Over the last two years, the Catholic Church has become more open to welcoming the LGBT community
“If someone is gay and searches for the Lord and has good will, who am I to judge?” Two years ago Tuesday, Pope Francis uttered these words, sending shockwaves throughout the Catholic Church and the world. His position stood in contrast to that of his predecessors: Months earlier, Pope Benedict XVI suggested that gay marriage was a threat to global peace.
Under the leadership of Pope Francis, the Catholic Church is evolving on LGBT issues. As theologian David Cloutier has noted, the process isn’t political—it’s spiritual. The church is beginning to discern more deeply the full measure of God’s presence in LGBT individuals and, yes, couples, too. There have been five notable moments in this evolution.
1. Pope Francis said that God doesn’t condemn LGBT individuals — Sept. 30, 2013
In an interview with America Magazine, Pope Francis revealed his pastoral approach toward the LGBT community:
A person once asked me, in a provocative manner, if I approved of homosexuality. I replied with another question: ‘Tell me: when God looks at a gay person, does he endorse the existence of this person with love, or reject and condemn this person?’ We must always consider the person. Here we enter into the mystery of the human being.
2. Pope Francis suggested the church could be open to civil unions — March 5, 2014
Francis said in an interview that the church could be open to same-sex civil unions, a view he had first voiced as archbishop of Buenos Aires. The pope reiterated the church’s teaching that a “marriage is between a man and a woman” but argued that on civil unions, “we have to look at different cases and evaluate them in their variety.”
3. The Francis effect goes global — Summer of 2014
The summer of 2014 was a remarkable period during which a number of high-ranking Catholic prelates signaled that Pope Francis’s more open posture had permeated throughout the Catholic world. In May, a top-ranking Italian bishop said that the church should listen to same-sex marriage arguments. A few weeks later, Brazilian Cardinal Cláudio Hummes, said he “didn’t know” whether Jesus would oppose gay marriage. In early September, New York Cardinal Timothy Dolan approved the St. Patrick Day Parade Committee’s decision to allow a gay group to march in the 2015 parade under their own banner. (Twenty-one years earlier, one of Dolan’s predecessors, Cardinal John O’Connor, said that to allow a gay group to march would be a slander to the Apostles’ Creed.)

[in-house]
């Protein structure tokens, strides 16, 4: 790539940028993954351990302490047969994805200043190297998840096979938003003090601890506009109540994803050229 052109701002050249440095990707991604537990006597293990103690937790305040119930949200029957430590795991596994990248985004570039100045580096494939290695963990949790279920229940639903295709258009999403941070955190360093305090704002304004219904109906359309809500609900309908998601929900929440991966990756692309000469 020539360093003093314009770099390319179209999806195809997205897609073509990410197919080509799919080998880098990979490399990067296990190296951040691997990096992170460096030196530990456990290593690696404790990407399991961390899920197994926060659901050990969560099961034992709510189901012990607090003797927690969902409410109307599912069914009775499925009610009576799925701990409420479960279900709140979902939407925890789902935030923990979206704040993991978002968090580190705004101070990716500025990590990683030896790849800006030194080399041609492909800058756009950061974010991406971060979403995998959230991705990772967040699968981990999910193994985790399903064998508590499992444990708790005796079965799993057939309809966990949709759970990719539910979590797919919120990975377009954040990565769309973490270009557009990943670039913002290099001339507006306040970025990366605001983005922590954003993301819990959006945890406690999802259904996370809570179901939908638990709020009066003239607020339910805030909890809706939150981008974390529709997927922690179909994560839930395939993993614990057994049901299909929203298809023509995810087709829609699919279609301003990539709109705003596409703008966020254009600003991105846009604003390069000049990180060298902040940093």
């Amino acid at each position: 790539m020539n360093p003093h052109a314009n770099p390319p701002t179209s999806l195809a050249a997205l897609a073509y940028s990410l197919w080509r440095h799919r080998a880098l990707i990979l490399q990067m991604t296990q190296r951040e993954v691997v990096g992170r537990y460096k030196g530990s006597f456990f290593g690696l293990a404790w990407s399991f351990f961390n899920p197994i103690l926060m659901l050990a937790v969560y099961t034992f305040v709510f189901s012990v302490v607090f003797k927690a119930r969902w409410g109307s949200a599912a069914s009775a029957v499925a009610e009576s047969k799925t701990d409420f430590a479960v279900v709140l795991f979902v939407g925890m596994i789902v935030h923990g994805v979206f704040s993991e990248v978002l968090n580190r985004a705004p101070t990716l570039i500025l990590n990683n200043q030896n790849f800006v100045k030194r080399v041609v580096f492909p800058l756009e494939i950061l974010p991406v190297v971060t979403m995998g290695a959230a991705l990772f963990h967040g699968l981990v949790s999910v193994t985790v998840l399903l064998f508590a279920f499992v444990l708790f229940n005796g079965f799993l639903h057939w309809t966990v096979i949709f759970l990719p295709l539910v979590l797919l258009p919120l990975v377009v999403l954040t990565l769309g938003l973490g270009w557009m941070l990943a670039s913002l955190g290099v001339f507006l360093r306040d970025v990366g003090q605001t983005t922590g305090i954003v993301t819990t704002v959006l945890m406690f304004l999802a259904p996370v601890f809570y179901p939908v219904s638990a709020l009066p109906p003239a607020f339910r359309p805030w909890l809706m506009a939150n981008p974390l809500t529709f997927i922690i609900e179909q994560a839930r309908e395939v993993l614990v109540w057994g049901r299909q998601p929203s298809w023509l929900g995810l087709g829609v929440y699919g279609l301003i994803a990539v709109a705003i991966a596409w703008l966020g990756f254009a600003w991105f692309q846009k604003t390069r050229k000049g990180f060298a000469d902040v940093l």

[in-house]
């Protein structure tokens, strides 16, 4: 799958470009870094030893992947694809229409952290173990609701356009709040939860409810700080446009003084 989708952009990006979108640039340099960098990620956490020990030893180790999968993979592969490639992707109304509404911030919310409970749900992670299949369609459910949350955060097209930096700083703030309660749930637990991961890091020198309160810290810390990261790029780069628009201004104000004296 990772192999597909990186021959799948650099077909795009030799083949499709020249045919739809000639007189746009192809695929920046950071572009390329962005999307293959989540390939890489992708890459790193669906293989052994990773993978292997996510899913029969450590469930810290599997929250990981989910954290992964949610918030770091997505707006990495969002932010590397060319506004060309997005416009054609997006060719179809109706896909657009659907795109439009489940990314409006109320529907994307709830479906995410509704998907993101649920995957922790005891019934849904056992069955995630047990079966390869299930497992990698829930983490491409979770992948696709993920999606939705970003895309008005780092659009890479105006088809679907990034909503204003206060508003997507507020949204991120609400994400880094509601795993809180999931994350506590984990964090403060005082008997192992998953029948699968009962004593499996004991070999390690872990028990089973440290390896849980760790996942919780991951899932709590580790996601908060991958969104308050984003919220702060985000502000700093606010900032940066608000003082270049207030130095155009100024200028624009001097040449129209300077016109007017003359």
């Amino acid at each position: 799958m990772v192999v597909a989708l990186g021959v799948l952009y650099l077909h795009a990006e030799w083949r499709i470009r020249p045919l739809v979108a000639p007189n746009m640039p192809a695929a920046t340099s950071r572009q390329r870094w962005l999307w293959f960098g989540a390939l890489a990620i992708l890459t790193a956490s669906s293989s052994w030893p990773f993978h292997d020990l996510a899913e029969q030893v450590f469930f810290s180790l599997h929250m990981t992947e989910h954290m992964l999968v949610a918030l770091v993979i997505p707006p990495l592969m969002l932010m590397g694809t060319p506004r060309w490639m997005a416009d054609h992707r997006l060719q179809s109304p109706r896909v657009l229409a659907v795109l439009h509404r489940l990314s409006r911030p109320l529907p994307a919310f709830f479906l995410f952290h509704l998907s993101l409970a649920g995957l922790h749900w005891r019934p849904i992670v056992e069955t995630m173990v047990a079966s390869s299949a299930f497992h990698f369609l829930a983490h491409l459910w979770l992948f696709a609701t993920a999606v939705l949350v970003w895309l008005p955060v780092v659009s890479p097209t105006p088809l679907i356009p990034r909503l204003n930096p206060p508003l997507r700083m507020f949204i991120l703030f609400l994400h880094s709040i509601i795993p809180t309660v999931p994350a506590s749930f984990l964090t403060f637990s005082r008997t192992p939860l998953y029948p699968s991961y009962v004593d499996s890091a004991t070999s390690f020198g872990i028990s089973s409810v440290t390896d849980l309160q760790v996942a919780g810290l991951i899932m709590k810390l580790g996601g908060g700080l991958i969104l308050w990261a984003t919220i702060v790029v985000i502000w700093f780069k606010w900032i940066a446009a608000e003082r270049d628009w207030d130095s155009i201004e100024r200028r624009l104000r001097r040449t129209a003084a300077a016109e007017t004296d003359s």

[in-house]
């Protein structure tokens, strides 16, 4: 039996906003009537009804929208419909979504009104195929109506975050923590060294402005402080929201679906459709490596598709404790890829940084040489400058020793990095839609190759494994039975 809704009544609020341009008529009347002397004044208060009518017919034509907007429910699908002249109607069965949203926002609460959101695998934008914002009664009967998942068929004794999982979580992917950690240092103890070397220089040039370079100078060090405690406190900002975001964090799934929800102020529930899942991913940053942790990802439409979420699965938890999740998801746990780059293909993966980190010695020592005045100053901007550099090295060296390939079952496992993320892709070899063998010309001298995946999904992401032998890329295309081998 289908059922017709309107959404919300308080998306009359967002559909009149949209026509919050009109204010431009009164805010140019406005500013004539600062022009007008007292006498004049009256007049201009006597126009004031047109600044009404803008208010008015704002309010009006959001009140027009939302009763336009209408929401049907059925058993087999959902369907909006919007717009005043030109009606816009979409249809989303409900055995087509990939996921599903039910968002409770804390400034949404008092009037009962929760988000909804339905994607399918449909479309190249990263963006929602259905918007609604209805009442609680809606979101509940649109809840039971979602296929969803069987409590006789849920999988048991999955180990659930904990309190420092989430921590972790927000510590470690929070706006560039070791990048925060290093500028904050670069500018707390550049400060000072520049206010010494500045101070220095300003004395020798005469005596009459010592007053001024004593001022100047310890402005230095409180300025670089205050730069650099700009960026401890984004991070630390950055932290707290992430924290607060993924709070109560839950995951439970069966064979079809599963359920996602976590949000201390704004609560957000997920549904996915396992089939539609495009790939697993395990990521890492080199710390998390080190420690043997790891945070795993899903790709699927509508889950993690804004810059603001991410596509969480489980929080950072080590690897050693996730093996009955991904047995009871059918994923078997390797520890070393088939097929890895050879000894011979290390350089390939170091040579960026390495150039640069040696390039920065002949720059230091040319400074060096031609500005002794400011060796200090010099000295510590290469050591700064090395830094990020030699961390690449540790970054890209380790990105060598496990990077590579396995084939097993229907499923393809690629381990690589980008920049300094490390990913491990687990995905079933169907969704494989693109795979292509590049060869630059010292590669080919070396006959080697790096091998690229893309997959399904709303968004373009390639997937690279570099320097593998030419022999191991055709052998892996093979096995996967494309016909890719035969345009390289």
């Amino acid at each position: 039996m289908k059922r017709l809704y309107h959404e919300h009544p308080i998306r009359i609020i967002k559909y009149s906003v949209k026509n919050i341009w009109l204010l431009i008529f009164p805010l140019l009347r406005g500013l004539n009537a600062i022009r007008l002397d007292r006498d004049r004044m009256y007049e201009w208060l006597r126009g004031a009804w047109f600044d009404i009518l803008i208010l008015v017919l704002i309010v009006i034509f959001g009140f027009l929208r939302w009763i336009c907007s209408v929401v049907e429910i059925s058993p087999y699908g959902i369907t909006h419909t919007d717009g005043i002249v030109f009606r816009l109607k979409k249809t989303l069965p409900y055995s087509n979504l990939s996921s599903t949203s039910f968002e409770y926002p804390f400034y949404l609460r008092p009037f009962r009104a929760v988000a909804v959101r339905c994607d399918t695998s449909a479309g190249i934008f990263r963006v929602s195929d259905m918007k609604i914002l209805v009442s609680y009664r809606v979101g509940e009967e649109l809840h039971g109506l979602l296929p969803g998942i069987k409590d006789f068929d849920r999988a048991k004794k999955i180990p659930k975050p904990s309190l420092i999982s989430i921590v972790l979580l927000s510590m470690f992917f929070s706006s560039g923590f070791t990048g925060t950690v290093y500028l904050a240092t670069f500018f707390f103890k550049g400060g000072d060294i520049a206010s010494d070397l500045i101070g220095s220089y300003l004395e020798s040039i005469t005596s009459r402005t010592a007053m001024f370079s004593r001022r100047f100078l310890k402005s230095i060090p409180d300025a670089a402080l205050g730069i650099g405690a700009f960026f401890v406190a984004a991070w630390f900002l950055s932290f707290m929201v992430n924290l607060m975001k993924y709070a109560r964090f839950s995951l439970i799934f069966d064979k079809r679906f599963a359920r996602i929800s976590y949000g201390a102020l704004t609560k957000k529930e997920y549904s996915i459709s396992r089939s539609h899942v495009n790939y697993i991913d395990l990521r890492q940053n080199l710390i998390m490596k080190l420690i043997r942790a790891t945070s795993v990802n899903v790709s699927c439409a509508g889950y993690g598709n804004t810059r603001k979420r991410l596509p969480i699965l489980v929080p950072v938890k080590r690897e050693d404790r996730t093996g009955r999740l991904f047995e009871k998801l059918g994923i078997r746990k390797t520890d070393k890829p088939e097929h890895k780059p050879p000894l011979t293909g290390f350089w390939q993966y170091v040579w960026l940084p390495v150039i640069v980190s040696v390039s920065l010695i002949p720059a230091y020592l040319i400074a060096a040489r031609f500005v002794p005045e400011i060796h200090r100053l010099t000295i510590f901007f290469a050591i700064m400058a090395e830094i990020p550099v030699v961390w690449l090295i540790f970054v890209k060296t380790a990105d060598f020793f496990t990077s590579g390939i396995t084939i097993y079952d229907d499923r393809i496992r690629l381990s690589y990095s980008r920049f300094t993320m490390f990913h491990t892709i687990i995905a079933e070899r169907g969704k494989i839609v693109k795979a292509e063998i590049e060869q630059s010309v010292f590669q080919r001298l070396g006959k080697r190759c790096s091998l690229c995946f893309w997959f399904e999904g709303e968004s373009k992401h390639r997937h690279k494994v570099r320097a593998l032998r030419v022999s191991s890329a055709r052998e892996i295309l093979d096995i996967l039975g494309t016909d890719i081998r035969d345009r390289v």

4. The Synod on the Family’s interim report affirmed the “gifts and qualities” of LGBT individuals — October 2014
The bishops gathered for Pope Francis’s Synod on the Family in October 2014 issued a report suggesting that the church should create a more inclusive space for LGBT Catholics. In the document, they said that the LGBT community has “gifts and qualities to offer to the Christian community,” and they asked, “Are we capable of welcoming these people, guaranteeing to them a fraternal space in our communities?” Though this language was rejected in the final draft, it sparked a conversation that the church could formally change its stance toward the LGBT community when the bishops meet again this October.
5. The pope began a series of meetings and dialogues with LGBT individuals and activists — 2015
Throughout the first months of 2015, Pope Francis had several encounters with LGBT individuals and groups, including a transgender man from Spain who was excluded from his parish community, and gay and transgender prisoners in Naples. The Vatican also gave the VIP treatment to a pro-LGBT American Catholic group visiting Rome and the pope met with a gay Paraguayan activist during his recent trip to South America.
Collectively these events signal a church that is more open to welcoming the LGBT community and the diverse realities of the modern family than it was two years ago. After the Supreme Court’s ruling in support of same-sex marriage last month, Blase Cupich, Pope Francis’s handpicked archbishop of Chicago, said the church’s respect for LGBT individuals “must be real, not rhetorical, and ever reflective of the Church’s commitment to accompanying all people.” Such language would have been rare two years ago. Today it’s expected. Thank God.
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